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## Details

Genre/Form: | Electronic books Problems, exercises, etc |
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Additional Physical Format: | Print version: Wealth of numbers. Princeton : Princeton University Press, ©2012 (DLC) 2011038672 (OCoLC)755640747 |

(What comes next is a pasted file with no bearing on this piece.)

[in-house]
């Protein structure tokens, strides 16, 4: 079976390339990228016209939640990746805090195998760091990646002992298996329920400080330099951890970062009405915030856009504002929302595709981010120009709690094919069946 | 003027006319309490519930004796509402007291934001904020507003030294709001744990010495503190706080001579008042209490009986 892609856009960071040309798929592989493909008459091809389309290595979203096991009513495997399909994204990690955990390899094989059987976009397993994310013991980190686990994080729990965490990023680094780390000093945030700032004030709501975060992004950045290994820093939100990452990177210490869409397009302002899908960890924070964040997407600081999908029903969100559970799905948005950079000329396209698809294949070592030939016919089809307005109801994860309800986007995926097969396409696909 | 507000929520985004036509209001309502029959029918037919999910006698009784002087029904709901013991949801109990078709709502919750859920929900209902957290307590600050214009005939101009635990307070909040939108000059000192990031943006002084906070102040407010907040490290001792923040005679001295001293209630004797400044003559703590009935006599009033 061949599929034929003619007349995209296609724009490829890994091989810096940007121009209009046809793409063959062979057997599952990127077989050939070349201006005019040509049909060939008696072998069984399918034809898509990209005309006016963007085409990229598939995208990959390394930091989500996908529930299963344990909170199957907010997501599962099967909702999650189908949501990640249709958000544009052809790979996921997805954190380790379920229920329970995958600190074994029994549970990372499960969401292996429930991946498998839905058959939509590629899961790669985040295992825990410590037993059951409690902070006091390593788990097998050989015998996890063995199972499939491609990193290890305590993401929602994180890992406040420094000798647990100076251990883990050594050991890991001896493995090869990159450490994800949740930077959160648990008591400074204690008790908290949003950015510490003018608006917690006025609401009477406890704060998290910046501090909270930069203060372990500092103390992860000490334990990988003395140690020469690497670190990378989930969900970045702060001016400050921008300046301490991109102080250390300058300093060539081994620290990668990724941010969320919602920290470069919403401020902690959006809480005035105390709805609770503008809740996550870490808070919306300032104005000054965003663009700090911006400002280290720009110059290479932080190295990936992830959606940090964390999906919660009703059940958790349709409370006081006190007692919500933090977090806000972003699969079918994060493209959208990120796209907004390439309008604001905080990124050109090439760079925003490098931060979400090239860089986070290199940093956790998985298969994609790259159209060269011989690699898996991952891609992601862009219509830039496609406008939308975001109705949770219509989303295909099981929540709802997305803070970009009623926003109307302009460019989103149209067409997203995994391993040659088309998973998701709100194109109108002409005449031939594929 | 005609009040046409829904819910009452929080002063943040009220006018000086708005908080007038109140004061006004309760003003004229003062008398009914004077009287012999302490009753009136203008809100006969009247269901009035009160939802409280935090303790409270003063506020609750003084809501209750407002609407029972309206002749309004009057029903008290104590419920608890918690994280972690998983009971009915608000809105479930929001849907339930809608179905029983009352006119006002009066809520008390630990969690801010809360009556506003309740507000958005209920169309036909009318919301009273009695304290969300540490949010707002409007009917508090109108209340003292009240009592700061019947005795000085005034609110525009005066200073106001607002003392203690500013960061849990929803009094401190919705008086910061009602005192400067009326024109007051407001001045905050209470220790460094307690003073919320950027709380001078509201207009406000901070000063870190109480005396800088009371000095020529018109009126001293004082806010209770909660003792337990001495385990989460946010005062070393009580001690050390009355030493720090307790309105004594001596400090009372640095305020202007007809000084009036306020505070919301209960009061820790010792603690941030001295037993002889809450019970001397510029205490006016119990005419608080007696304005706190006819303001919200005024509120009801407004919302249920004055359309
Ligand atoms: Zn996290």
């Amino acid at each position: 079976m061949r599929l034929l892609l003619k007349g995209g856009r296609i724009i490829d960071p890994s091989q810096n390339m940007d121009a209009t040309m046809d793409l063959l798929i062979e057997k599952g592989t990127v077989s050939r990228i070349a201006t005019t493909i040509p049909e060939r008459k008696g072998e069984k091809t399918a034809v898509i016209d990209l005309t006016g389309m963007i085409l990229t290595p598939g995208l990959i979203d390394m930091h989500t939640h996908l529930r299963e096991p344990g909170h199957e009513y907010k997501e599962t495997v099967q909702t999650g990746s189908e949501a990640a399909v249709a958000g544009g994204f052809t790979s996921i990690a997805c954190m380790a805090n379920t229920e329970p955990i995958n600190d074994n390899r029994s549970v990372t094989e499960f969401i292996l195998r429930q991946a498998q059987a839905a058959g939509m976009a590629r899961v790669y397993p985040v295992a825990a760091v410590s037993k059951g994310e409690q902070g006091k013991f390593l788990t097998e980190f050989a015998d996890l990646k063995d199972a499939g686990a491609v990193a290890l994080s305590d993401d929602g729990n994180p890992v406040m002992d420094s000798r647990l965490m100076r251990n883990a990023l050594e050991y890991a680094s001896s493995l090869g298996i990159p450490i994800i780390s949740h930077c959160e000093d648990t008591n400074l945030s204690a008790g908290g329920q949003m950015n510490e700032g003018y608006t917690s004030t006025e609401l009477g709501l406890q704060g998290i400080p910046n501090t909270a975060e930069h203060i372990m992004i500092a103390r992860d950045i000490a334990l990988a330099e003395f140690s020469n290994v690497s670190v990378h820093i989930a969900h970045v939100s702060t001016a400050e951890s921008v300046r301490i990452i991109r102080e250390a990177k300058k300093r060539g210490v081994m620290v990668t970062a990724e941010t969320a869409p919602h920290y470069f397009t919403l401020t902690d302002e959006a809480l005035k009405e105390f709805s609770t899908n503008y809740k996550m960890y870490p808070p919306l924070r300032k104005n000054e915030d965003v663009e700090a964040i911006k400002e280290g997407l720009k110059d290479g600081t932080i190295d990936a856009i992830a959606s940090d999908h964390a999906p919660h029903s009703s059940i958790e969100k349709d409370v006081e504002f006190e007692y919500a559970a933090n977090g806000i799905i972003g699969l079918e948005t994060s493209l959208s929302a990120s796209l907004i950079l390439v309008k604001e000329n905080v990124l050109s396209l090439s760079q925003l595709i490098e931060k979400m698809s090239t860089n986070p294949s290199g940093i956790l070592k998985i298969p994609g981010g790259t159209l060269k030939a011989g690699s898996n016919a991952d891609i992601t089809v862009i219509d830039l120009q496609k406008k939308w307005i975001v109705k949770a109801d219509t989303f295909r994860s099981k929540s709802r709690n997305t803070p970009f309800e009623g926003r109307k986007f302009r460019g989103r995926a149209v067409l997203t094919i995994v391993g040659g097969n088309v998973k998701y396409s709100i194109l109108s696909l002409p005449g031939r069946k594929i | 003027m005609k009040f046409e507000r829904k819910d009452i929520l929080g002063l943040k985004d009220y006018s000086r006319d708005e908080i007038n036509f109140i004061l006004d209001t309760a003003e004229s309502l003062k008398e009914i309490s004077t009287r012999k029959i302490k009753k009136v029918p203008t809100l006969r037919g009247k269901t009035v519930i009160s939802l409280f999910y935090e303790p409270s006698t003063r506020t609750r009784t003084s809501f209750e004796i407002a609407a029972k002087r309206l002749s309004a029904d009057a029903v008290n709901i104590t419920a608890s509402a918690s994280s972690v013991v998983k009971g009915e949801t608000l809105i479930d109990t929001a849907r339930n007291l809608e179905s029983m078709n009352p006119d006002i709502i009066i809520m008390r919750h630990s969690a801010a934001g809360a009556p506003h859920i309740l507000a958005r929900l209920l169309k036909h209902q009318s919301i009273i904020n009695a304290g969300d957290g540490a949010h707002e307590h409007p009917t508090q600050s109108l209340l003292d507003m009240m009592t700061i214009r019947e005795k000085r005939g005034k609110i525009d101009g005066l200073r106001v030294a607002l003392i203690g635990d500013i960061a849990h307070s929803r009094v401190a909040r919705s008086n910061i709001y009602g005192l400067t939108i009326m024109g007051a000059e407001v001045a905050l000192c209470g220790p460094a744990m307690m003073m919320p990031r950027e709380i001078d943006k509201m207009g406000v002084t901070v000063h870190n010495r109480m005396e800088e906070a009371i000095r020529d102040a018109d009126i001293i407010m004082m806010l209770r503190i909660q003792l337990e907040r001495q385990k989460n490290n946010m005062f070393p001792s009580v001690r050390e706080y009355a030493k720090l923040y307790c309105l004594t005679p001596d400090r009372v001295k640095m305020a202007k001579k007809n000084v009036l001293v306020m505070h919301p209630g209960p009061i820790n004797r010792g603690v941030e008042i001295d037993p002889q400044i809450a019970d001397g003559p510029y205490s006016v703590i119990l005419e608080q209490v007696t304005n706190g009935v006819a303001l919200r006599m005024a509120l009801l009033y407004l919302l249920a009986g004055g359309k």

Material Type: | Document, Internet resource |

Document Type: | Internet Resource, Computer File |

All Authors / Contributors: |
Benjamin Wardhaugh |

ISBN: | 9781400841981 1400841984 |

OCLC Number: | 782925095 |

Description: | 1 online resource |